Walter Bradley Center director Robert J. Marks gave a talk in January at the Dallas Conference on Science and Faith on whether a robot will really take your job: “AI Apocalypse: Will Thinking Machines Replace Humans?” Just released on video:
As a computer engineer, Marks looks at the pop culture worry a bit differently from some. His skeptical response has also been captured in a just-published book, Non-Computable You: What You Do That Artificial Intelligence Never Will (Discovery Institute Press, 2022).
The book makes clear that computers compute. They don’t really do anything that cannot be expressed as a computation.
That’s both a strength and a weakness. The ability of an algorithm to sort through billions of online documents in a fraction of a second doesn’t — by itself — entail any creativity in using the information gained. The computer will not do anything that departs from its programming. That’s a human specialty.
Here are some excerpts from the book:
Why you are not — and cannot be — computable. A computer science prof explains in a new book that computer intelligence does not hold a candle to human intelligence. In this excerpt from his forthcoming book, Non-Computable You, Robert J. Marks shows why most human experience is not even computable.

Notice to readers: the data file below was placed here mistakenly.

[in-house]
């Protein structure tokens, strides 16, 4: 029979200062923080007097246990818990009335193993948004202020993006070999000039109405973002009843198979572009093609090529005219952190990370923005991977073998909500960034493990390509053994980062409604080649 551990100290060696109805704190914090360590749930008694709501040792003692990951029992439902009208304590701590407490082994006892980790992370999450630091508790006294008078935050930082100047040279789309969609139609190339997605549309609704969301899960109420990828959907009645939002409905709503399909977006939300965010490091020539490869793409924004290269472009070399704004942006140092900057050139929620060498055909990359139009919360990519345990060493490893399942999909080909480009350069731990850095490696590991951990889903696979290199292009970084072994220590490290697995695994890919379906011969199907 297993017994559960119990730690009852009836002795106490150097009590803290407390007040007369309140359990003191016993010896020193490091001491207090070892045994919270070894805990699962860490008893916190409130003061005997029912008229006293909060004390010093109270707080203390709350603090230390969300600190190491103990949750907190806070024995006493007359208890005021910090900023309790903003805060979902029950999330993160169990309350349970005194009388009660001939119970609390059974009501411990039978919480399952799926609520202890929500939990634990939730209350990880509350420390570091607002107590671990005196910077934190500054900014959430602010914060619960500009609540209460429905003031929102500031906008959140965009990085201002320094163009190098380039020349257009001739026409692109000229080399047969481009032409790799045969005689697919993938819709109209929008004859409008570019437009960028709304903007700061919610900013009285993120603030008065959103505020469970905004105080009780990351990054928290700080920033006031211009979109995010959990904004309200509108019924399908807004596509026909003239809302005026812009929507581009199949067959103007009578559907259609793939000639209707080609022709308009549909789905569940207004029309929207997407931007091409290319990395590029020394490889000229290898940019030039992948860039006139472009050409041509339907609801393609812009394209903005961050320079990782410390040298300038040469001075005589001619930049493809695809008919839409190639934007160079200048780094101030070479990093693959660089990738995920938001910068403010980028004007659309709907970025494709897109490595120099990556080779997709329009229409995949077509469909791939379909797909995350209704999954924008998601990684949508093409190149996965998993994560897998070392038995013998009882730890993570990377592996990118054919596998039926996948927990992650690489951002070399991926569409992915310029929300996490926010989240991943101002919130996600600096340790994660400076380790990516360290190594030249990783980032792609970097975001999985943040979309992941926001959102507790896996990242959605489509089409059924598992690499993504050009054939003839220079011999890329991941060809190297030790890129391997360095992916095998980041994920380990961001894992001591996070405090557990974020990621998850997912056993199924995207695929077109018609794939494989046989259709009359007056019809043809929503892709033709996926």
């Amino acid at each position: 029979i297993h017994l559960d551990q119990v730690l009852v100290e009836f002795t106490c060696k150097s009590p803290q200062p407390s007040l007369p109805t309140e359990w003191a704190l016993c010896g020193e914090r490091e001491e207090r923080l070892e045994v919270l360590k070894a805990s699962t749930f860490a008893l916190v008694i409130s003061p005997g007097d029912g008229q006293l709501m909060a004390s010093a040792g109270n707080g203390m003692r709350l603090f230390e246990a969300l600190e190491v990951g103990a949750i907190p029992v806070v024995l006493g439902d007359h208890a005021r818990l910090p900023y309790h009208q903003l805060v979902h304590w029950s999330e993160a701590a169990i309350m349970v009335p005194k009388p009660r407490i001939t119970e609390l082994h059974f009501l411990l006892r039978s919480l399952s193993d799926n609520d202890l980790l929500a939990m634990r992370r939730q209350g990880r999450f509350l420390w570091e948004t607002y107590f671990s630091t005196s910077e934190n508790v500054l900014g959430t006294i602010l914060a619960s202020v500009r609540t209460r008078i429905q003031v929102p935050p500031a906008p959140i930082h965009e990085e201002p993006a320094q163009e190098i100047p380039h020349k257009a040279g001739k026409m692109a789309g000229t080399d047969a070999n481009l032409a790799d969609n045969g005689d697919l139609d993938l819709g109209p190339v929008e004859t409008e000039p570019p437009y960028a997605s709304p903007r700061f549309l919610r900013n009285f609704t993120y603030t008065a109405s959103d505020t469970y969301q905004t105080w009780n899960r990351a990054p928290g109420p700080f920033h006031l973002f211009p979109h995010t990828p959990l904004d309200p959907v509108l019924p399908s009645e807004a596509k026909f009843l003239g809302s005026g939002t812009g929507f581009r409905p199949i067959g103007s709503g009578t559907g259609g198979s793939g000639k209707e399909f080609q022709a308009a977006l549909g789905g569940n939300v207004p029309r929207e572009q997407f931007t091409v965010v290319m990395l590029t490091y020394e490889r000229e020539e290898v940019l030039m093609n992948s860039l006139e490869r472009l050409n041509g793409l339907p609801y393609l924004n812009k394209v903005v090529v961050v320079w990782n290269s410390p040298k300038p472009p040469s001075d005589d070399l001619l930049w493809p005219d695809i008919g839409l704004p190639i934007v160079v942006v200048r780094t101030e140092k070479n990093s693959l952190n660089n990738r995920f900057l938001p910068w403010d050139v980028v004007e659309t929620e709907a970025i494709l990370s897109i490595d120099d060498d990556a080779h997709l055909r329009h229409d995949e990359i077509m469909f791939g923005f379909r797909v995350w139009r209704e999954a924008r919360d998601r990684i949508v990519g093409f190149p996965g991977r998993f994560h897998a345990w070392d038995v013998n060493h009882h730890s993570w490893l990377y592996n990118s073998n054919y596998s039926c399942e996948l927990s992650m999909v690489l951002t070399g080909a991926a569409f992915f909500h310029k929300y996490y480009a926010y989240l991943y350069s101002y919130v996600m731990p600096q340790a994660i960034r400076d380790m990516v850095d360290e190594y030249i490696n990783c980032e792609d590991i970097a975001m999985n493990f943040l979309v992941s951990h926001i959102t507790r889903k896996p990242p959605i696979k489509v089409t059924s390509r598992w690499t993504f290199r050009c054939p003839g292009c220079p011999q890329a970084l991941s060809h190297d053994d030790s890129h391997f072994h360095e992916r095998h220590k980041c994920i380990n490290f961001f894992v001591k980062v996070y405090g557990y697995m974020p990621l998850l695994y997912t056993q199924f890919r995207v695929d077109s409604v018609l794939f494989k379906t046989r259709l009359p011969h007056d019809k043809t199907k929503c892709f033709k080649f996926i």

The Software of the Gaps: An excerpt from Non-Computable You. In his just-published book, Robert J. Marks takes on claims that consciousness is emerging from AI and that we can upload our brains. He reminds us of the tale of the boy who dug through a pile of manure because he was sure that … underneath all that poop, there MUST surely be a pony!
Marks: Artificial intelligence is no more creative than a pencil.
You can use a pencil — but the creativity comes from you. With AI, clever programmers can conceal that fact for a while. In this short excerpt from his new book, Non-Computable You, Robert J. Marks discusses the tricks that make you think chatbots are people.
Machines with minds? The Lovelace test vs. the Turing test. The answers computer programs give sometimes surprise me too — but they always result from their programming. When it comes to assessing creativity (and therefore consciousness and humanness), the Lovelace test is much better than the Turing test.
You may also wish to read: AI vs. the pandemic: A hopeful view of the future of work. A look at what was predicted and what really happened. Philosopher Jay Richards argues that in an information economy there will be a place in which the human person is at the very center.